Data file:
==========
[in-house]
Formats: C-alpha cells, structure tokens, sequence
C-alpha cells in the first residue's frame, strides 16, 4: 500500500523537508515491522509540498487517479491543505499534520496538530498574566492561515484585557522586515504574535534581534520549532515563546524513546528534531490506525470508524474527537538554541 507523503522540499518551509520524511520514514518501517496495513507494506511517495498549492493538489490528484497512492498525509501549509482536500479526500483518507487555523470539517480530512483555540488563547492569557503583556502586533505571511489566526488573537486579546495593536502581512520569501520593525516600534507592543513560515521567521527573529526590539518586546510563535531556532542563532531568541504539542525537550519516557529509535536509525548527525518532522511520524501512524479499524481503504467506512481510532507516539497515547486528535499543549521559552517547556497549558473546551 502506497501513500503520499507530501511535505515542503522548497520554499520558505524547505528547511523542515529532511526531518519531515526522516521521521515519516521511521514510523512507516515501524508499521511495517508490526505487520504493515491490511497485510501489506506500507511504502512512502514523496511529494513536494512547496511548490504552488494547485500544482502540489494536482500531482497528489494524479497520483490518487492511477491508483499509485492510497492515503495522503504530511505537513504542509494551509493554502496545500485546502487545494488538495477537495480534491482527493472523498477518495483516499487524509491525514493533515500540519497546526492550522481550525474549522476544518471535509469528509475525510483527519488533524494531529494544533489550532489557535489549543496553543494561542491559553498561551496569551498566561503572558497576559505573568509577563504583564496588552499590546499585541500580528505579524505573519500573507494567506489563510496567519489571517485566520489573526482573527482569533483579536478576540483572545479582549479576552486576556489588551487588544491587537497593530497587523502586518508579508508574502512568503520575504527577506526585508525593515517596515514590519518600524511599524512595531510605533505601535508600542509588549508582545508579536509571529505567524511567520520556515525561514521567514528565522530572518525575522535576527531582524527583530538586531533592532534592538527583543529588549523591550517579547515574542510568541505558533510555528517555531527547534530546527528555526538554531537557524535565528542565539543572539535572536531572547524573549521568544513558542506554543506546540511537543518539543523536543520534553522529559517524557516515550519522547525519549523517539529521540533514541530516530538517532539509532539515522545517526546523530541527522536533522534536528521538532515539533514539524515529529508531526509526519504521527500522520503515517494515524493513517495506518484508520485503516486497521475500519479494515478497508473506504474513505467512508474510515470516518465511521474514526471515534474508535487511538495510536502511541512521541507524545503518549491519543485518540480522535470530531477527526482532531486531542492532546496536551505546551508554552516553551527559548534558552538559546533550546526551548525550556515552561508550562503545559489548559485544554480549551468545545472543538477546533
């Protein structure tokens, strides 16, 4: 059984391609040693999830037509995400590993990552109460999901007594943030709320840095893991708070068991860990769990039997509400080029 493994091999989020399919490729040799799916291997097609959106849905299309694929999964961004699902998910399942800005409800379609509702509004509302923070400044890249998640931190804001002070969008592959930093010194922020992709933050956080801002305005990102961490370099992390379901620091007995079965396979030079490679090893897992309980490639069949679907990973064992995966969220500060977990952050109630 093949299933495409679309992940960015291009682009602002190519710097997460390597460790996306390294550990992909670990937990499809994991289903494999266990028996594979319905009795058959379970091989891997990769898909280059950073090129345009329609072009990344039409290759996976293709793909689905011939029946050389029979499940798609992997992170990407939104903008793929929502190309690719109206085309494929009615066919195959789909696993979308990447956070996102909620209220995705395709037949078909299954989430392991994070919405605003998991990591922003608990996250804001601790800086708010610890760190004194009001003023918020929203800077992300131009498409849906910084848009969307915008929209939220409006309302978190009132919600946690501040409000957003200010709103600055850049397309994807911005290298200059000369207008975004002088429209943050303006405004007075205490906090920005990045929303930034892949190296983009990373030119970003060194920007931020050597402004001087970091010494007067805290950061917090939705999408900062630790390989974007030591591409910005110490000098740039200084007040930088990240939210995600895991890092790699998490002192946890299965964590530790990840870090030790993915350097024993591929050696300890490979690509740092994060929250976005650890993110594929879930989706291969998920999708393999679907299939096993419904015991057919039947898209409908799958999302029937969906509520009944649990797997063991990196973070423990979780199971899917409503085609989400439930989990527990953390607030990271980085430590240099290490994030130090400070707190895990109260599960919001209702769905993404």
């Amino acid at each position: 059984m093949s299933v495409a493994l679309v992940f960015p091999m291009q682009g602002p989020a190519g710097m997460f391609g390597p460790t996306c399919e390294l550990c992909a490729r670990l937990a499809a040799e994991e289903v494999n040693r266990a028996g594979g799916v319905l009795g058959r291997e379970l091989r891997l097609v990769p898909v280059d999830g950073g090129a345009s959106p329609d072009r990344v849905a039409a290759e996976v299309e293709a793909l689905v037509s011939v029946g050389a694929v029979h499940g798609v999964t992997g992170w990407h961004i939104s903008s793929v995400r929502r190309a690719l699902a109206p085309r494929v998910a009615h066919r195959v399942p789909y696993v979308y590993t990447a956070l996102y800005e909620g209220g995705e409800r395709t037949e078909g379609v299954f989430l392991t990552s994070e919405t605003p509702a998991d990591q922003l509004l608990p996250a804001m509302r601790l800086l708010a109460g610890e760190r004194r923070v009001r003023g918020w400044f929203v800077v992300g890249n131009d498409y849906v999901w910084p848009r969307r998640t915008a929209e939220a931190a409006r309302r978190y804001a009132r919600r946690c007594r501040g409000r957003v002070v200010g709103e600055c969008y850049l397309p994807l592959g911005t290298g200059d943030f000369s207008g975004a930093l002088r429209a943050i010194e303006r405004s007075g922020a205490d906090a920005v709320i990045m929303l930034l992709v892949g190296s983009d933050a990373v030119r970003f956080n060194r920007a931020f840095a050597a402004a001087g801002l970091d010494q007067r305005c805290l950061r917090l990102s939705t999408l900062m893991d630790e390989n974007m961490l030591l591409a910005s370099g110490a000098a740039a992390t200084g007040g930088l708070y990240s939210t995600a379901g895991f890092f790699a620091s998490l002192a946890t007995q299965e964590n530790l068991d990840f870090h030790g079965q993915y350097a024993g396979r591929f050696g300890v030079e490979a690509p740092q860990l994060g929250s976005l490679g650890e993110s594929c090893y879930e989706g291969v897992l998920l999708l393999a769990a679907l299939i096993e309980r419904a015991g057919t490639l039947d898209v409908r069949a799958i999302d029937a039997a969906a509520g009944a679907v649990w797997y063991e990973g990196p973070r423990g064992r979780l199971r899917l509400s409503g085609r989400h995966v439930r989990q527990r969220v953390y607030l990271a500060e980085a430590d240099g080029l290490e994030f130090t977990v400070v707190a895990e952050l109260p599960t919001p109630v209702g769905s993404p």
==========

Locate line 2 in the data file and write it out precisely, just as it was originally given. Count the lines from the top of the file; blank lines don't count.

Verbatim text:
Formats: C-alpha cells, structure tokens, sequence